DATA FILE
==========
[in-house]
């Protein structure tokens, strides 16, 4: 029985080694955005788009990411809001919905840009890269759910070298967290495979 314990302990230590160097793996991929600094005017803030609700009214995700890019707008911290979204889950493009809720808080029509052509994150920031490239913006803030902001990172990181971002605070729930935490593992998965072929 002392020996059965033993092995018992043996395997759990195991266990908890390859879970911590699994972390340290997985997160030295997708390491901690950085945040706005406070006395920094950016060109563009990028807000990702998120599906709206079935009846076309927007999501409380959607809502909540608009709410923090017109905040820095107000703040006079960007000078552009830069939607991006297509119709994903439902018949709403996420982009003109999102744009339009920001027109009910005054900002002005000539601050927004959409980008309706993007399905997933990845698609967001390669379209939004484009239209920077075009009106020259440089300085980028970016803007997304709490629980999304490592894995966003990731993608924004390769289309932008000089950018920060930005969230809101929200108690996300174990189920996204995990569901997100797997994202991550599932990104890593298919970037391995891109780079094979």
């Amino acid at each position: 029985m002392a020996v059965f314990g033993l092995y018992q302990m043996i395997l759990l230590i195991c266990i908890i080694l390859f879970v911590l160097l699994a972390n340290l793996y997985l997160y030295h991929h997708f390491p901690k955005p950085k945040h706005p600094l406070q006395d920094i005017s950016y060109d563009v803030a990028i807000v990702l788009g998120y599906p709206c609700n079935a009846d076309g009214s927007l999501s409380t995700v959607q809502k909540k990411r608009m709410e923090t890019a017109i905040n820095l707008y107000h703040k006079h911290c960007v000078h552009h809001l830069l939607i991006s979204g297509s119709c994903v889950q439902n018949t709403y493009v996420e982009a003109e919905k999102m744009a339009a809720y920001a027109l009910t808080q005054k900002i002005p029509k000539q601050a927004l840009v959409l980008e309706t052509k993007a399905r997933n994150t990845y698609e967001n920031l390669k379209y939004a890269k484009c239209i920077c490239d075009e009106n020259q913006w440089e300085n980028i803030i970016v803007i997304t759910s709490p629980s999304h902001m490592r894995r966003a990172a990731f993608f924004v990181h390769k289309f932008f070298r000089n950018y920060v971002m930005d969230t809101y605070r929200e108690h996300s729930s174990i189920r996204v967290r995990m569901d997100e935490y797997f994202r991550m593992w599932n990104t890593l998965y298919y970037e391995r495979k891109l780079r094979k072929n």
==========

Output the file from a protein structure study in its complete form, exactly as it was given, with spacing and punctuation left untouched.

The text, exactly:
[in-house]
């Protein structure tokens, strides 16, 4: 029985080694955005788009990411809001919905840009890269759910070298967290495979 314990302990230590160097793996991929600094005017803030609700009214995700890019707008911290979204889950493009809720808080029509052509994150920031490239913006803030902001990172990181971002605070729930935490593992998965072929 002392020996059965033993092995018992043996395997759990195991266990908890390859879970911590699994972390340290997985997160030295997708390491901690950085945040706005406070006395920094950016060109563009990028807000990702998120599906709206079935009846076309927007999501409380959607809502909540608009709410923090017109905040820095107000703040006079960007000078552009830069939607991006297509119709994903439902018949709403996420982009003109999102744009339009920001027109009910005054900002002005000539601050927004959409980008309706993007399905997933990845698609967001390669379209939004484009239209920077075009009106020259440089300085980028970016803007997304709490629980999304490592894995966003990731993608924004390769289309932008000089950018920060930005969230809101929200108690996300174990189920996204995990569901997100797997994202991550599932990104890593298919970037391995891109780079094979």
């Amino acid at each position: 029985m002392a020996v059965f314990g033993l092995y018992q302990m043996i395997l759990l230590i195991c266990i908890i080694l390859f879970v911590l160097l699994a972390n340290l793996y997985l997160y030295h991929h997708f390491p901690k955005p950085k945040h706005p600094l406070q006395d920094i005017s950016y060109d563009v803030a990028i807000v990702l788009g998120y599906p709206c609700n079935a009846d076309g009214s927007l999501s409380t995700v959607q809502k909540k990411r608009m709410e923090t890019a017109i905040n820095l707008y107000h703040k006079h911290c960007v000078h552009h809001l830069l939607i991006s979204g297509s119709c994903v889950q439902n018949t709403y493009v996420e982009a003109e919905k999102m744009a339009a809720y920001a027109l009910t808080q005054k900002i002005p029509k000539q601050a927004l840009v959409l980008e309706t052509k993007a399905r997933n994150t990845y698609e967001n920031l390669k379209y939004a890269k484009c239209i920077c490239d075009e009106n020259q913006w440089e300085n980028i803030i970016v803007i997304t759910s709490p629980s999304h902001m490592r894995r966003a990172a990731f993608f924004v990181h390769k289309f932008f070298r000089n950018y920060v971002m930005d969230t809101y605070r929200e108690h996300s729930s174990i189920r996204v967290r995990m569901d997100e935490y797997f994202r991550m593992w599932n990104t890593l998965y298919y970037e391995r495979k891109l780079r094979k072929n």